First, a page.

Has Anyone Ever Had a Zwick’l? (A review of Veldensteiner Zwick’l)
It’s not often that I get to taste a beer that’s of a beer style I’ve never tasted before. Here’s the BeerAdvocate description of a Kellerbier/Zwick’l bier:
A rather old, rare, and unique German beer style, Kellerbiers are unfiltered and unpasteurized lagers that date back to at least the Middle Ages. The beer is matured, unbunged (beer is exposed), in deep vaults. The final product is a smooth, naturally cloudy beer that’s rich in vitamins (from the yeast). Hop bitterness can be high and alcohol will vary. Zwickel Bier is similar to a Keller, but not as pronounced.
Sounds like a nice after-work beer. Let’s give it a shot.
I know a lot of people love these swing-top bottles, but I’m not a fan. They don’t really hold carbonation as well as a crown cap, and they tend to pop off and explode if the beer hasn’t been babied. Just a personal preference. Anyway, this one didn’t explode on me but it did start to foam up a bit. Poured into my half-liter Weihenstephaner mug and the head actually spilled over the side of the glass a bit. Whoops. Dark dingy orange/brown body with a thick white head made up of big bubbles. Head dissipates quickly. Lots of carbonation in the beer but not so much protein.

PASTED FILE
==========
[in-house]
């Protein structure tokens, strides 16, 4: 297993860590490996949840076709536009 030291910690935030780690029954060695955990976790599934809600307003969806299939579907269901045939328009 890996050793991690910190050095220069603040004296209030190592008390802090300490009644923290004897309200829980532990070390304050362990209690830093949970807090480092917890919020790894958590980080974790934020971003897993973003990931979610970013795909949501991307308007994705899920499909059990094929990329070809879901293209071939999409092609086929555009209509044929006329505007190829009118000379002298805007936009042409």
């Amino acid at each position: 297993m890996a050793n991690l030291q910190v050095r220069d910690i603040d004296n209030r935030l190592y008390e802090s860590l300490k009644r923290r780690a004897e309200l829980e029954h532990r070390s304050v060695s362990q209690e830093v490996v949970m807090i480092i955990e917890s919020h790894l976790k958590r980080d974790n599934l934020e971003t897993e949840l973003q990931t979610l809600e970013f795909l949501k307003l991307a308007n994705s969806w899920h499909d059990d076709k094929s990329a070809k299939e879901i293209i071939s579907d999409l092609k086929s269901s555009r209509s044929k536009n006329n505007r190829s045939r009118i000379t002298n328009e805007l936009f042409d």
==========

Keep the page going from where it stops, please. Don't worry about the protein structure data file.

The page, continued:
Smells sweet, “lagery,” with that slight caramel note that you get from sweeter German lager. No real hops to speak of. Slightly grainy. Tastes clean, with a nice golden malt character and a sweet earthy aftertaste. It’s been stored well if it is aged “un-bunged,” as there’s no sourness or off flavors at all. Significant yeast in the bottom of the bottle — when I pour it in I get a lot more bready and yeasty notes. It’s a bit pricey here in the States ($4.99/bottle) but I could see drinking something like this regularly if it were made locally and inexpensively. Not sure why this style isn’t more popular, unless it’s just the need for extended cellar times.
Beyond the Pour grade: B+